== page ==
The above-described object can also be achieved by providing an engine valve for an internal combustion engine, comprising: a valve lifter comprising a cylindrical main body portion and a head wall portion by which an opening of the cylindrical main body portion is enclosed and with which a cam is brought in contact; a valve stem contacted on an axial center of the valve lifter and disposed obliquely with respect to a direction of gravity; a lubricating oil supply bore whose exit is opened to an inner space of the head wall portion and is formed in plural for each predetermined interval of distance in a circumferential direction of the head wall portion; and a spring retainer to support an end of a valve spring, the spring retainer being attached onto the valve stem.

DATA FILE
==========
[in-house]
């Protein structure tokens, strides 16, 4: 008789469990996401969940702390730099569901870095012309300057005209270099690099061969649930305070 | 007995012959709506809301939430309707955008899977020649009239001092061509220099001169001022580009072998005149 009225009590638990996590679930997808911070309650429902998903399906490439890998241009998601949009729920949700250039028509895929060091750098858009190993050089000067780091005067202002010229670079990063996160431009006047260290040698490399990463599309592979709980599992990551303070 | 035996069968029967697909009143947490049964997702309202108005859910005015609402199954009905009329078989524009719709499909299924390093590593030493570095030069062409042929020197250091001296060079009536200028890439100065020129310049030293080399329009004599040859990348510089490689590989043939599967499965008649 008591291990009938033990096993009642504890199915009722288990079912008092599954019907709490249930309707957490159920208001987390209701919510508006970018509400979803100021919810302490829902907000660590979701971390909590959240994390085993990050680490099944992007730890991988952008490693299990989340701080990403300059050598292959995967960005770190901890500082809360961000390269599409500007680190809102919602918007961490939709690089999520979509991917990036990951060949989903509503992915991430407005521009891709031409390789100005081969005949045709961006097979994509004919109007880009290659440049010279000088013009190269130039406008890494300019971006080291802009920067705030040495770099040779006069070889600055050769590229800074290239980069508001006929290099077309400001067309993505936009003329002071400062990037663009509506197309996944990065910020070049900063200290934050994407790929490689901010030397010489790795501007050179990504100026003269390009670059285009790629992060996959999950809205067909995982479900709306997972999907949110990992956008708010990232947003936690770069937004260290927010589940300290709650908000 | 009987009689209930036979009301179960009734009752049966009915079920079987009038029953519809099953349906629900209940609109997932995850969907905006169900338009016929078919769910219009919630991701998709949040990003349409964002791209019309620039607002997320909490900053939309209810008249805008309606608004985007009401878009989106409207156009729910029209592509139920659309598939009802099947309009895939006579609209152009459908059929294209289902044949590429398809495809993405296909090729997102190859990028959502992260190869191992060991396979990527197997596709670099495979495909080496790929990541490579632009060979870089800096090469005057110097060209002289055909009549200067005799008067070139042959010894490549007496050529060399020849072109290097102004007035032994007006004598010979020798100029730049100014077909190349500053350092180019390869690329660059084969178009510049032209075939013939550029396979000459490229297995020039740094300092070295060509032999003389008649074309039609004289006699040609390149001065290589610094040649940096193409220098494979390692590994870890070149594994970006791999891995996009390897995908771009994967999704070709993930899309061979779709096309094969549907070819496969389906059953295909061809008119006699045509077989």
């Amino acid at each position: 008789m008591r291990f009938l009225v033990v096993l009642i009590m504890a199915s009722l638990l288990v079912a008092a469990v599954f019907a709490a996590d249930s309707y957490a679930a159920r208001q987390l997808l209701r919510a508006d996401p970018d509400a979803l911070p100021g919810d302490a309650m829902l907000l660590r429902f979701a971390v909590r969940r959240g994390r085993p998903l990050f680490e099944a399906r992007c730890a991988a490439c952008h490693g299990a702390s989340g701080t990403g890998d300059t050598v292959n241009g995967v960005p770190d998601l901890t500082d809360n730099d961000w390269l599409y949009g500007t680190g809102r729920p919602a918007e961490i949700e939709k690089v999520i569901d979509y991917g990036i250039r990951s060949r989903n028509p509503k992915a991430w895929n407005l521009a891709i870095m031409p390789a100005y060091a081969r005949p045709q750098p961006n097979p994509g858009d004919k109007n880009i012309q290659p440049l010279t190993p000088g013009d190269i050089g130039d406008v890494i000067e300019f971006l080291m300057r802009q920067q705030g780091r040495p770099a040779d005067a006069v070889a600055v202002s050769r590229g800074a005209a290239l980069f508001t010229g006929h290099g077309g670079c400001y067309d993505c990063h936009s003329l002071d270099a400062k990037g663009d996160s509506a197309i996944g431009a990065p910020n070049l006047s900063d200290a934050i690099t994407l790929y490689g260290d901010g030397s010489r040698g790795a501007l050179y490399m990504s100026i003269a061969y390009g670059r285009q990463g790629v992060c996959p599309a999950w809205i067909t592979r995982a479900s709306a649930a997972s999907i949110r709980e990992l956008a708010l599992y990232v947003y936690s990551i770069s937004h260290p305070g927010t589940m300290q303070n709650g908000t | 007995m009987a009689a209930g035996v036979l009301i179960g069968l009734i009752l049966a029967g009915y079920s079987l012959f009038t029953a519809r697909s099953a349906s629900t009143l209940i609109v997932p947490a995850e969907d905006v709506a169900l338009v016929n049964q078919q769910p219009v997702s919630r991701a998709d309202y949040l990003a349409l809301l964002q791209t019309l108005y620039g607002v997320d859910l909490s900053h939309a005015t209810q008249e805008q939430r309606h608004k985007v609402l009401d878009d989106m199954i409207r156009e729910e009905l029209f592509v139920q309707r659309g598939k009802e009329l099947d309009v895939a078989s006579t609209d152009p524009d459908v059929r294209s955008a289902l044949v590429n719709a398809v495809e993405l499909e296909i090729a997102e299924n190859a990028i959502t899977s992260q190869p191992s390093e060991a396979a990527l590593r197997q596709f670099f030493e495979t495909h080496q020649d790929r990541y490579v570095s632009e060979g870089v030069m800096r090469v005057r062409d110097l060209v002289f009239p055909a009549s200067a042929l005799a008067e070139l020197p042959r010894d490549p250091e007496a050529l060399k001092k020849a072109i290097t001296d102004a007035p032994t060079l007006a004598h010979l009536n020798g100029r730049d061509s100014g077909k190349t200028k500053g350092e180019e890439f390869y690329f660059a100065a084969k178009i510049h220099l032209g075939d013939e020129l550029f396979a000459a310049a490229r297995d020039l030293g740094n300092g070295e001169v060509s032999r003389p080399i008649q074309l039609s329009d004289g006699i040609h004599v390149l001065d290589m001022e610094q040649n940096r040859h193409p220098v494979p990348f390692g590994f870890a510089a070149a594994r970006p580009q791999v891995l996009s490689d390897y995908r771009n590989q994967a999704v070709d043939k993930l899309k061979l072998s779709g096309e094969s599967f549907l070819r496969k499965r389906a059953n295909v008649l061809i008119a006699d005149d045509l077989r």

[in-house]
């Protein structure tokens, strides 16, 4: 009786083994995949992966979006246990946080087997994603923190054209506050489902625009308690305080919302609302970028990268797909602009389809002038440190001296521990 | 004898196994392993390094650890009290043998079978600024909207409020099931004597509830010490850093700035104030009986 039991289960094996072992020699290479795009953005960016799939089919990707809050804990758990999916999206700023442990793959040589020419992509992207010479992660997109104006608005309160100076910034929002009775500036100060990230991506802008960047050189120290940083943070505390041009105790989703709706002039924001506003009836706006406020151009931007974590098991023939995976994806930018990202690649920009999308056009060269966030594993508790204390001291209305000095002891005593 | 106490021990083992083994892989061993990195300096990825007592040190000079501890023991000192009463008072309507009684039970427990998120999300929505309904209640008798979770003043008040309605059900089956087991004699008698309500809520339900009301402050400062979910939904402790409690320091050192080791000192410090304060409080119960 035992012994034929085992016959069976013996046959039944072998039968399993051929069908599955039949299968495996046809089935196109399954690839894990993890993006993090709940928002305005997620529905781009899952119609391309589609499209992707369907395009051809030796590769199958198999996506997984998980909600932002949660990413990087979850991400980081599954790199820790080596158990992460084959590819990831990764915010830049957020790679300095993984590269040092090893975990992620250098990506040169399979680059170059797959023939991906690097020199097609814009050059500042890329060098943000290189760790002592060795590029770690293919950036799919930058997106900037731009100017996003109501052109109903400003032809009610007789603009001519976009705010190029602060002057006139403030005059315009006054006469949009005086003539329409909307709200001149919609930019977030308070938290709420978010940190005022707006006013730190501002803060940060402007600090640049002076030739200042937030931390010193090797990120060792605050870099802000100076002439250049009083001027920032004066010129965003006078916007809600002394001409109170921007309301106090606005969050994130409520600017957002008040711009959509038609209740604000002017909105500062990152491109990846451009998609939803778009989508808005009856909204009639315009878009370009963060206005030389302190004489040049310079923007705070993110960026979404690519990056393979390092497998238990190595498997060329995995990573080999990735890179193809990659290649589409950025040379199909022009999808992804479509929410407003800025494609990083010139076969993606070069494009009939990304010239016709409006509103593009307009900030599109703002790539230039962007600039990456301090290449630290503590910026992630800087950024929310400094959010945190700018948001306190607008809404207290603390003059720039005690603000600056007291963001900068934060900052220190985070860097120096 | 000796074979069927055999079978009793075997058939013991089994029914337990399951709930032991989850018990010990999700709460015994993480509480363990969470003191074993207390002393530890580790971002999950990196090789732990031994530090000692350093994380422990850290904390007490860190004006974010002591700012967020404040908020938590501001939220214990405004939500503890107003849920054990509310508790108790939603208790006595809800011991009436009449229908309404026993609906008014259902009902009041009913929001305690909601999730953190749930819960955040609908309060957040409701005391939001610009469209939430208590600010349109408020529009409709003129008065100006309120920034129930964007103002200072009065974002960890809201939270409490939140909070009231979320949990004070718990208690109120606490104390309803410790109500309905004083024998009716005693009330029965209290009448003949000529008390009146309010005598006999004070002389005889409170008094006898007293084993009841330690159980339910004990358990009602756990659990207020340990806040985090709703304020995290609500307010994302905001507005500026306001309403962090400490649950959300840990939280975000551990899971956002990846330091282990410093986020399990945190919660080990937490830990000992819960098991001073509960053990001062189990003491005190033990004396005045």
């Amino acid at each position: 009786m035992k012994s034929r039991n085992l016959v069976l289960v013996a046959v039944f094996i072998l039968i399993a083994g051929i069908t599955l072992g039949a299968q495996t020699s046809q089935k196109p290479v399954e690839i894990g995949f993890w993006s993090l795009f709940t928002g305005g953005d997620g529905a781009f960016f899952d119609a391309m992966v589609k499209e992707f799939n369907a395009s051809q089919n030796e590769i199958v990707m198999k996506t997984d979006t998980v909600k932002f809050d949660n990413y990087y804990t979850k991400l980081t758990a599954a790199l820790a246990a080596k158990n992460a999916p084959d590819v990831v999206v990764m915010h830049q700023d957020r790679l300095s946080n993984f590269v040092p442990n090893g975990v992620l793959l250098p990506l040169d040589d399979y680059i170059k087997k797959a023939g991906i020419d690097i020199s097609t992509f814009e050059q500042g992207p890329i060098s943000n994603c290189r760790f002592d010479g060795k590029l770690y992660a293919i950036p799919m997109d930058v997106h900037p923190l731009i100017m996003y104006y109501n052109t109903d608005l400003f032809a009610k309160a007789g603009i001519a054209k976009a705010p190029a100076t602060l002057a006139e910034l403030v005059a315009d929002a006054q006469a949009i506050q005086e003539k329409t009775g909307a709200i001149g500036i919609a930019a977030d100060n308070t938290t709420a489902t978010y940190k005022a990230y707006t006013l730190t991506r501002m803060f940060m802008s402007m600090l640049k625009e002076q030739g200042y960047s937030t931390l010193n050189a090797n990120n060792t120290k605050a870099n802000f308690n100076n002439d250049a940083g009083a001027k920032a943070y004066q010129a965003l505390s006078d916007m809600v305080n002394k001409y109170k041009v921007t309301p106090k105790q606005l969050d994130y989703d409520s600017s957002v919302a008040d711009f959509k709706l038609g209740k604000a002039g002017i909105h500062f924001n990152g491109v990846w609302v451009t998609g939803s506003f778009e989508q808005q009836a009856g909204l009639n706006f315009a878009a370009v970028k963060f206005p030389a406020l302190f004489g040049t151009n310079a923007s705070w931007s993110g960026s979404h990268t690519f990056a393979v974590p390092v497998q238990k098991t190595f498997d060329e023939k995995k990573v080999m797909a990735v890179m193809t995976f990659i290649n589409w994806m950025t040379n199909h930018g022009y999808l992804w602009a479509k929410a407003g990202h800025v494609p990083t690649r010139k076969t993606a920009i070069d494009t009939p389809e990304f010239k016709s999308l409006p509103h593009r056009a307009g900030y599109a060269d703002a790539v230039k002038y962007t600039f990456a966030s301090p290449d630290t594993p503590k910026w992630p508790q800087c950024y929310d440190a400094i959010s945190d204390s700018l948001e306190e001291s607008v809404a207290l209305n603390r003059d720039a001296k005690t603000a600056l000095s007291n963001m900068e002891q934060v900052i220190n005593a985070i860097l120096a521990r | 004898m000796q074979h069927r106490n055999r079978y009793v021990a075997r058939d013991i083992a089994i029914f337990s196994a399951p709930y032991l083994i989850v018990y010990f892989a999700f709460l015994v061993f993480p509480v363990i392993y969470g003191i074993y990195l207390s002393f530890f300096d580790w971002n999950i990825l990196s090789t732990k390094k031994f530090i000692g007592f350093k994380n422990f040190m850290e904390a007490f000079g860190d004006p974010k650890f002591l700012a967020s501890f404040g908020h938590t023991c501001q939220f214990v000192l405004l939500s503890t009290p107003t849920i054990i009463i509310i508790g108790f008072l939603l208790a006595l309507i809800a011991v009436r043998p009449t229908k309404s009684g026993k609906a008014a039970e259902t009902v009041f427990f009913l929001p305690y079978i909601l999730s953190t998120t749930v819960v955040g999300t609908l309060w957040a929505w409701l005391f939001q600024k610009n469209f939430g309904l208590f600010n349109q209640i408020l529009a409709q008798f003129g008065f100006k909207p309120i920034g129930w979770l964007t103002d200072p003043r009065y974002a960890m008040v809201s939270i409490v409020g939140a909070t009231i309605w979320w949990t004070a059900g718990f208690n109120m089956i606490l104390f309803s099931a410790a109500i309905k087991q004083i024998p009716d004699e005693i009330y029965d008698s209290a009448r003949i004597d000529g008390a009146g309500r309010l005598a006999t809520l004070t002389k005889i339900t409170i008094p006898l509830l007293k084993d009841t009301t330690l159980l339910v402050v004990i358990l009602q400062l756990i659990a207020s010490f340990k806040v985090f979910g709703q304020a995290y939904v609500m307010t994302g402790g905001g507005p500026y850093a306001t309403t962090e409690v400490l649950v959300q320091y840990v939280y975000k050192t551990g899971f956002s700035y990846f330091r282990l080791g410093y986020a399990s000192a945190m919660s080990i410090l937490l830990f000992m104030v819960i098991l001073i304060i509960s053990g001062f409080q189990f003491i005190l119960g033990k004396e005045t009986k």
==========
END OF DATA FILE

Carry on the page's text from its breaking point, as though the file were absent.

The above-described object can also be achieved by providing an engine valve for an internal combustion engine, comprising: a valve lifter comprising a cylindrical main body portion and a head wall portion integrally formed with the cylindrical main body and by which an opening of the cylindrical main body portion is enclosed and with which a cam is brought in contact; a valve stem contacted on an axial center of the valve lifter and disposed obliquely with respect to a direction of gravity; a lubricating oil supply bore formed to penetrate through the head wall portion and whose exit is opened to an inner space of the head wall portion and is revolved due to a revolution of the valve lifter caused by a friction developed on the basis of a revolution of the cam; and a spring retainer to support an end of a valve spring, the spring retainer being attached onto the valve stem.